Let’s have a talk about the things most recreational athletes always intend to do… but never get around to!
There will be four parts in this series, as I firmly believe that there are four things that are overlooked which are just as important as the sport themselves, from my point of view, the swim, bike and run.
Part 1 is Stretching.
Part 2 is Strength Training.
Part 3 is NUTRITION.
Part 4 is Bodywork/Maintenance.
Ah, nutrition. The most argued about thing around at the moment (that’s if you pay much attention to endurance sports media).
Low carb diet, no carb diet, vegetarian, vegan, Atkins, shake diets, high fat, low fat…
Oh. My. God.
Everything that is put out there can be backed up by a “scientific study” because if you pay someone enough money… you can make a study and manipulate some results to say anything. I know that sounds pessimistic, but it’s true. It’s about reading through a lot of bull(stuff) and using some good old common sense.
But why should every day nutrition be important to endurance athletes? Don’t we do enough training to eat whatever we want?
Well, no. At the same time though, I am not going to tell you what the best diet is, because it’s not the same thing for every single person. What works for one won’t work for another, or someone won’t like some elements of a particular diet… so what on earth do we do??
A concept that isn’t that hard.
Eat. Real. Food.
- Don’t eat too much processed crap.
- Eat plenty of veggies and fruit.
- Don’t cut out things that you like, because that’s a recipe for disaster, but just eat little bits of it.
- Eat lean meats, of any kind you like, red, white, fish, or….
- No meat at all if you don’t like meat, but make sure you consider high protein alternatives like eggs, tofu etc.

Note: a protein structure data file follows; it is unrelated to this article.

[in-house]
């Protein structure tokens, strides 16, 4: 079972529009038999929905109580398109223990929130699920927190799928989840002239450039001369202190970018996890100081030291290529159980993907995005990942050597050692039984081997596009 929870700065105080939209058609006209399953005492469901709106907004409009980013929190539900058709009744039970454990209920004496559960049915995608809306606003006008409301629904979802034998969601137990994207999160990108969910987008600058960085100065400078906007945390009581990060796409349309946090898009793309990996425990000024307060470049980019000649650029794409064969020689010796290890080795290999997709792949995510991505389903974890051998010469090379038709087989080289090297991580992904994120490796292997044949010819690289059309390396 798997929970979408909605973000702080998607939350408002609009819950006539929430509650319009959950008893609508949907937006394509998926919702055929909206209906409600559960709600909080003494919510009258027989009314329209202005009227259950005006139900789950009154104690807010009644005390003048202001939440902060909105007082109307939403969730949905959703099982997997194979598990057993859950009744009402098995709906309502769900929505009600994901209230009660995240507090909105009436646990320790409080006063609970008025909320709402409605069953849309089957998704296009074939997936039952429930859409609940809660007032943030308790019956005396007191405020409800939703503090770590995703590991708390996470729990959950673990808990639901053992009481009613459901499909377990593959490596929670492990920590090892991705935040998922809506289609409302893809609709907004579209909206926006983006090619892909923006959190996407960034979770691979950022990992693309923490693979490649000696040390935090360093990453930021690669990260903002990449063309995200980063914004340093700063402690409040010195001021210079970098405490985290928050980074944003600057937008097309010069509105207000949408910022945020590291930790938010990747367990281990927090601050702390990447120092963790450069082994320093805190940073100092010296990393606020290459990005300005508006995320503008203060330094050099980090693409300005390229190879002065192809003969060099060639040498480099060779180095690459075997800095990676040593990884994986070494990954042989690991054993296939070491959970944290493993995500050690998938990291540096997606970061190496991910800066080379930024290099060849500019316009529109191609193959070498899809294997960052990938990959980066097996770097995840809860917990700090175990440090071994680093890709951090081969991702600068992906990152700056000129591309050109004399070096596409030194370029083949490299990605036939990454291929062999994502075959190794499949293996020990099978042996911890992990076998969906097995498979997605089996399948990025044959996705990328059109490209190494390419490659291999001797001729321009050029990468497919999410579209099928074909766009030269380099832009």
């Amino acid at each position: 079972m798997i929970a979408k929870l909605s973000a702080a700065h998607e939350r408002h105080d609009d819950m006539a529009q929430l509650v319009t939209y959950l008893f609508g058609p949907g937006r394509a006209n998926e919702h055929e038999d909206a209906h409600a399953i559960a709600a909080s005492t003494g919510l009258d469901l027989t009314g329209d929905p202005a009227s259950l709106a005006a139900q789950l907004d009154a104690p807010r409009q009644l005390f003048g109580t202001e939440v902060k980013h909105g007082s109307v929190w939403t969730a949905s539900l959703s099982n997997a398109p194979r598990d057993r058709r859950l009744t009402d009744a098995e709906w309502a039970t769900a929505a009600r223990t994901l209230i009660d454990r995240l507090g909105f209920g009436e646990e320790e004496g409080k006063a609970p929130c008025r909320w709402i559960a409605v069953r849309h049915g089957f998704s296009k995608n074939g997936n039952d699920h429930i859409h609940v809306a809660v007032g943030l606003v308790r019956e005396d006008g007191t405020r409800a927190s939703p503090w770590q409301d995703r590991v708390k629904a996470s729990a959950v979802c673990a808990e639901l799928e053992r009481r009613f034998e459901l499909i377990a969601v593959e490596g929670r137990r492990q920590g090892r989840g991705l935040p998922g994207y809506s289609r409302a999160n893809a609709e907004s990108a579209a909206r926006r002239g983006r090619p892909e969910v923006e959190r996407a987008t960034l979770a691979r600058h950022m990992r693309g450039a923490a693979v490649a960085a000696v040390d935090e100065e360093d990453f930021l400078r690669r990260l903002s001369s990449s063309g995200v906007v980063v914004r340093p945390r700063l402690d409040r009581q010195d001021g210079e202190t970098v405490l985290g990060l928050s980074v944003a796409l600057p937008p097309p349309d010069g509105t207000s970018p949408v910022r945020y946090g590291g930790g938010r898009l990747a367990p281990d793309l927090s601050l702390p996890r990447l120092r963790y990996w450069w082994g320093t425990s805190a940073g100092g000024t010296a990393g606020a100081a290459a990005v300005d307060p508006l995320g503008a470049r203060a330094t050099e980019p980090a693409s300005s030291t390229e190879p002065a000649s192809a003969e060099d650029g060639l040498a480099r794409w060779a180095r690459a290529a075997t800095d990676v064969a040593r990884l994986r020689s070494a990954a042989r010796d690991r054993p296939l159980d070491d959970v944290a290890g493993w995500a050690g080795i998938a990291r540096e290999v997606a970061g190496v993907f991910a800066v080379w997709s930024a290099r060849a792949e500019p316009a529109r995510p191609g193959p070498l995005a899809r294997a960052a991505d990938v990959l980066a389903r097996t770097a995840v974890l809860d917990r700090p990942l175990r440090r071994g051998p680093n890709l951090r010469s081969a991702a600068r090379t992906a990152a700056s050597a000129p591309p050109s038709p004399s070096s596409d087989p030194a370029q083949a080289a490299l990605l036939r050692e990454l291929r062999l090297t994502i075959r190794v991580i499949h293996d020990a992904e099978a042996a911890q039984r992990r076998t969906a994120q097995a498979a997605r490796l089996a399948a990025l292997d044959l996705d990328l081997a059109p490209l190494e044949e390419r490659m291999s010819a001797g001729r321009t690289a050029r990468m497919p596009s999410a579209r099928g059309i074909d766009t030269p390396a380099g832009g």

And most of all don’t be scared of any food group. Take the time to learn the nutritional value of the things that you eat, whether you need to spend some time counting calories or points or keeping a food diary.
Know that when you train, your carbohydrate needs increase, and don’t be scared of them. If you have a rest day, don’t eat as many carbs, and if you are training for 6+ hours you are going to need SOME sort of carbs to keep you going and help you recover.
And on that note… recovery? What do I eat to recover properly?
So many things suit here. But there are a couple of things that stand out:
- Enough protein to assist in muscle repair
- Carbohydrates to help replace depleted glycogen from your muscles.
Studies have shown that 20g of protein every couple of hours post exercise is perfect for recovery (particularly if you are training again soon after the completion of the exercise session).
My go to for recovery is flavoured milk. Not even kidding. Great ratio of protein in the milk, carbs in the milk and flavouring. But you can use other things, like protein bars, a full meal, things like that. If you plan to have a meal straight after your session then you have meat, carbs and veggies and it’s perfect, but you should be ingesting something pretty soon after the workout for recovery.